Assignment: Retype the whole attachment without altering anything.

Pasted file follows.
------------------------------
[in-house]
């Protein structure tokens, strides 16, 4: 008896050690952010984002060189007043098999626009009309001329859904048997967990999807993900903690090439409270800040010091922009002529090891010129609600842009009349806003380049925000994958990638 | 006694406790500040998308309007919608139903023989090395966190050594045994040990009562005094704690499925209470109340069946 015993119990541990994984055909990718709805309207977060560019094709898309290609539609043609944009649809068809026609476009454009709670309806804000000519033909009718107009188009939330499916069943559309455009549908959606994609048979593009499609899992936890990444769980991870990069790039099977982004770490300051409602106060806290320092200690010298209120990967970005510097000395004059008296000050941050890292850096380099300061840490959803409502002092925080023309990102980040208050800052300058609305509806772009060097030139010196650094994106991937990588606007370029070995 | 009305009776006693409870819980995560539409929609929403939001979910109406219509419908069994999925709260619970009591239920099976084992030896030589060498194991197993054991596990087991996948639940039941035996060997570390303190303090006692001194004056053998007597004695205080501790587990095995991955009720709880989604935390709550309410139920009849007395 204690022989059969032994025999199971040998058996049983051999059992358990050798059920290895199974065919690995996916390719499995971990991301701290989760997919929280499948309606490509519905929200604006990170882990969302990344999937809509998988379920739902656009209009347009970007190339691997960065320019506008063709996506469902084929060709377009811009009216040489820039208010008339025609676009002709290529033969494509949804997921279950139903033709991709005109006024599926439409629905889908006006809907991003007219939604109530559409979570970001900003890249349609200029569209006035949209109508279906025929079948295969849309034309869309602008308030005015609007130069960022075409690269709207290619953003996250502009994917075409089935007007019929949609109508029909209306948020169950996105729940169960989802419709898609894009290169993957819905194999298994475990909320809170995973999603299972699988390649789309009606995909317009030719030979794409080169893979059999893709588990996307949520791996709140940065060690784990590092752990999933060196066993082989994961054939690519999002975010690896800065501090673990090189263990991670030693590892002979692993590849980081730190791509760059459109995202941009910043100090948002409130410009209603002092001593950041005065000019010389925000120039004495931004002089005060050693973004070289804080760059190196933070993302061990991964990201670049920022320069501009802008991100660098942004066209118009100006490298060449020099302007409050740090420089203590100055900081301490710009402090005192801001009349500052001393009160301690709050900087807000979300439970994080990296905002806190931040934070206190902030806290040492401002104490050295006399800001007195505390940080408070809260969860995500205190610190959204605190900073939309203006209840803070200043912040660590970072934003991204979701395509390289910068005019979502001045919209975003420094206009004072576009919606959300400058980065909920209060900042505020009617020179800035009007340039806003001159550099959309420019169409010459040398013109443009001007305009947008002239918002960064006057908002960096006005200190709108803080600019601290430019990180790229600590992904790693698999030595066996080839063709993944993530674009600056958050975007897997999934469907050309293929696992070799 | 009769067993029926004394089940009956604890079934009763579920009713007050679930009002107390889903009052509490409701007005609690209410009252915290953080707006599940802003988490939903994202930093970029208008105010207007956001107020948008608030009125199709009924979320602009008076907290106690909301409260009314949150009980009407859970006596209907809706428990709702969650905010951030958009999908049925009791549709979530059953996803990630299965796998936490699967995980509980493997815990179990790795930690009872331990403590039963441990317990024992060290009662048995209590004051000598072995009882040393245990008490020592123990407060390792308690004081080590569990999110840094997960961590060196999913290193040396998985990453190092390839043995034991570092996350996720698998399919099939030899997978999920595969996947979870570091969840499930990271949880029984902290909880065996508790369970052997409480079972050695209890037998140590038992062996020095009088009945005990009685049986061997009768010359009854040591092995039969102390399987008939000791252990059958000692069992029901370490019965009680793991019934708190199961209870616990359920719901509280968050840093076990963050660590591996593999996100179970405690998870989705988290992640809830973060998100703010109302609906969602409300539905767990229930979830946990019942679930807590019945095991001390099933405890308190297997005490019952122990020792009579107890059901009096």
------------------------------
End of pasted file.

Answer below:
[in-house]
């Protein structure tokens, strides 16, 4: 008896050690952010984002060189007043098999626009009309001329859904048997967990999807993900903690090439409270800040010091922009002529090891010129609600842009009349806003380049925000994958990638 | 006694406790500040998308309007919608139903023989090395966190050594045994040990009562005094704690499925209470109340069946 015993119990541990994984055909990718709805309207977060560019094709898309290609539609043609944009649809068809026609476009454009709670309806804000000519033909009718107009188009939330499916069943559309455009549908959606994609048979593009499609899992936890990444769980991870990069790039099977982004770490300051409602106060806290320092200690010298209120990967970005510097000395004059008296000050941050890292850096380099300061840490959803409502002092925080023309990102980040208050800052300058609305509806772009060097030139010196650094994106991937990588606007370029070995 | 009305009776006693409870819980995560539409929609929403939001979910109406219509419908069994999925709260619970009591239920099976084992030896030589060498194991197993054991596990087991996948639940039941035996060997570390303190303090006692001194004056053998007597004695205080501790587990095995991955009720709880989604935390709550309410139920009849007395 204690022989059969032994025999199971040998058996049983051999059992358990050798059920290895199974065919690995996916390719499995971990991301701290989760997919929280499948309606490509519905929200604006990170882990969302990344999937809509998988379920739902656009209009347009970007190339691997960065320019506008063709996506469902084929060709377009811009009216040489820039208010008339025609676009002709290529033969494509949804997921279950139903033709991709005109006024599926439409629905889908006006809907991003007219939604109530559409979570970001900003890249349609200029569209006035949209109508279906025929079948295969849309034309869309602008308030005015609007130069960022075409690269709207290619953003996250502009994917075409089935007007019929949609109508029909209306948020169950996105729940169960989802419709898609894009290169993957819905194999298994475990909320809170995973999603299972699988390649789309009606995909317009030719030979794409080169893979059999893709588990996307949520791996709140940065060690784990590092752990999933060196066993082989994961054939690519999002975010690896800065501090673990090189263990991670030693590892002979692993590849980081730190791509760059459109995202941009910043100090948002409130410009209603002092001593950041005065000019010389925000120039004495931004002089005060050693973004070289804080760059190196933070993302061990991964990201670049920022320069501009802008991100660098942004066209118009100006490298060449020099302007409050740090420089203590100055900081301490710009402090005192801001009349500052001393009160301690709050900087807000979300439970994080990296905002806190931040934070206190902030806290040492401002104490050295006399800001007195505390940080408070809260969860995500205190610190959204605190900073939309203006209840803070200043912040660590970072934003991204979701395509390289910068005019979502001045919209975003420094206009004072576009919606959300400058980065909920209060900042505020009617020179800035009007340039806003001159550099959309420019169409010459040398013109443009001007305009947008002239918002960064006057908002960096006005200190709108803080600019601290430019990180790229600590992904790693698999030595066996080839063709993944993530674009600056958050975007897997999934469907050309293929696992070799 | 009769067993029926004394089940009956604890079934009763579920009713007050679930009002107390889903009052509490409701007005609690209410009252915290953080707006599940802003988490939903994202930093970029208008105010207007956001107020948008608030009125199709009924979320602009008076907290106690909301409260009314949150009980009407859970006596209907809706428990709702969650905010951030958009999908049925009791549709979530059953996803990630299965796998936490699967995980509980493997815990179990790795930690009872331990403590039963441990317990024992060290009662048995209590004051000598072995009882040393245990008490020592123990407060390792308690004081080590569990999110840094997960961590060196999913290193040396998985990453190092390839043995034991570092996350996720698998399919099939030899997978999920595969996947979870570091969840499930990271949880029984902290909880065996508790369970052997409480079972050695209890037998140590038992062996020095009088009945005990009685049986061997009768010359009854040591092995039969102390399987008939000791252990059958000692069992029901370490019965009680793991019934708190199961209870616990359920719901509280968050840093076990963050660590591996593999996100179970405690998870989705988290992640809830973060998100703010109302609906969602409300539905767990229930979830946990019942679930807590019945095991001390099933405890308190297997005490019952122990020792009579107890059901009096």